Home Economics students showcase projects during fashion show

Written by: 
Esther Insigne
Home economics students walk down the red carpet, showcasing their final projects.


Walking down the red carpet wearing clothes and holding bags they put hours of work into, home economics students celebrated their creations as they hosted a fashion show on Dec. 4. Students shared how they learned to overcome their own self-doubt regarding their ability to create.

Making a variety of projects such as bags, dresses, and pillowcases throughout the semester, despite not knowing how to sew at the beginning of the class, students agreed they learned valuable life skills after taking the home economics class for sewing.

Vania Tlapale Reyes, a senior from Mexico studying graphic design, said seeing the result of her hard work gave her a sense of satisfaction. “I never thought it would be not that difficult to do some of the stuff… but now I can actually say, ‘I can [create].’”

Bucket bags, a bomber jacket, a shark pencil case, and dresses were some of the finished projects showcased in the fashion show. The creators modeled their own work as they walked down the carpet while their instructor, Sister Marilee Ching, introduced the students, along with a brief description of the things they made.

Ching shared, “This is actually a new format, our red carpet. I’m really grateful to the faculty of education department for purchasing it. We used to do a stage, but this is just more convenient.”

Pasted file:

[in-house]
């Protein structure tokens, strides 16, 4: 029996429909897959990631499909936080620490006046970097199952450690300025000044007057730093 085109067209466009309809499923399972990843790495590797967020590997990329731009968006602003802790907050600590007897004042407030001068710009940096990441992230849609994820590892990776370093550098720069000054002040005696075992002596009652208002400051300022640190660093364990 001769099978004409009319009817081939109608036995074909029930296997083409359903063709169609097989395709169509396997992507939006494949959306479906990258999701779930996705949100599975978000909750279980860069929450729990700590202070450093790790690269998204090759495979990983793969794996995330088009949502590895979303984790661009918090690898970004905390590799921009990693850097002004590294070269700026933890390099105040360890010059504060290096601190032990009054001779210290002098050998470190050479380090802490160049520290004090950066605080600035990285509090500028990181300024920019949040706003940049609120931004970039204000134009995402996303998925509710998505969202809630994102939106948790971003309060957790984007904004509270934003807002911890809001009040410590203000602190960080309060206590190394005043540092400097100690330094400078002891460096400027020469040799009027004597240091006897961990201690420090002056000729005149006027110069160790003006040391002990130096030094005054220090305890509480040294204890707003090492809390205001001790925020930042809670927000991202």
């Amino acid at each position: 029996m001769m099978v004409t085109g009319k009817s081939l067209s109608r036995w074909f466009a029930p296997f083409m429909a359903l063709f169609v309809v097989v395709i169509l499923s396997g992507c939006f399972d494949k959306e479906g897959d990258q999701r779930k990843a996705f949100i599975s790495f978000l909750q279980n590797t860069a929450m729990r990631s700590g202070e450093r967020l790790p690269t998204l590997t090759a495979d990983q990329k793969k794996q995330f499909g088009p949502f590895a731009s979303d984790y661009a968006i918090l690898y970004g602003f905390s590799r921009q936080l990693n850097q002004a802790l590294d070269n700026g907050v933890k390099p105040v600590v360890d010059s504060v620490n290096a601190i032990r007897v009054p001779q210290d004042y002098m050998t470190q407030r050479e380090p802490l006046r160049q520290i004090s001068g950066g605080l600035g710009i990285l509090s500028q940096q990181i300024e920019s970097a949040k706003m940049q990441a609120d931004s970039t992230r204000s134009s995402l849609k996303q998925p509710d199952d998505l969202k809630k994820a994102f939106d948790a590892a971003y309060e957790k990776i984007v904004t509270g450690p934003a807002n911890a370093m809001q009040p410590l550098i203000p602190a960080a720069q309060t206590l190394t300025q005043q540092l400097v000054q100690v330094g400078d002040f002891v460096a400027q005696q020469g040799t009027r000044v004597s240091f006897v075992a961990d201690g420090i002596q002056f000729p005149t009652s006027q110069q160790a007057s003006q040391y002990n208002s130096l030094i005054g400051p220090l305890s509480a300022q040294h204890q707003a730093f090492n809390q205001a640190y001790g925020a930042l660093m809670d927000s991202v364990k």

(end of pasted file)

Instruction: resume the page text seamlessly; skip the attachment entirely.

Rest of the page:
Jaylea Ho, a sophomore from Hong Kong studying TESOL, shared the reason she chose to make a bucket bag for her final project was that she always wanted one, and she saw her finals as an opportunity to start on it.

“In the process, sometimes it frustrated me because the instructions were so complicated at first. I just sewed according to the instructions. But I did it wrong, so I had to re-do it. Then I just asked Sister Ching about it, and she guided me through the process,” Ho said.

Reyes added the purpose of the final project was to do it yourself. “The instructions I found were not really specific, so I tried to do it on my own… and I was really having a hard time trying to understand [it].

“I needed to be patient a lot. I’ll be like, ‘Okay I can do this because nobody else is going to do it for me.’”

 One of the spectators, Zheng You Chen, a senior from Taiwan studying marketing, shared if he had more time left in school, he would have taken this course. “I’d like to design my own clothes so I [wouldn’t] have to go out for shopping.”

Chen explained whenever he goes out to shop, he’ll usually find some piece of clothing with a design he likes, but it ends up not fitting him well. With this class, he said, “You can tailor [clothes] yourself. You don’t have to find someone to change the length of your shorts or your pants. I feel like it’s a really practical skill.”

The main takeaway of the class is “to embrace new things, learn from them, and use that to share with others,” said Ching.

As a piece of final advice, Reyes shared, “Wait until the end and don’t lose patience. You just have to really focus… Don’t feel like you cannot do things. You can… do it.”


Date Published: 
Tuesday, December 11, 2018
Last Edited: 
Tuesday, December 11, 2018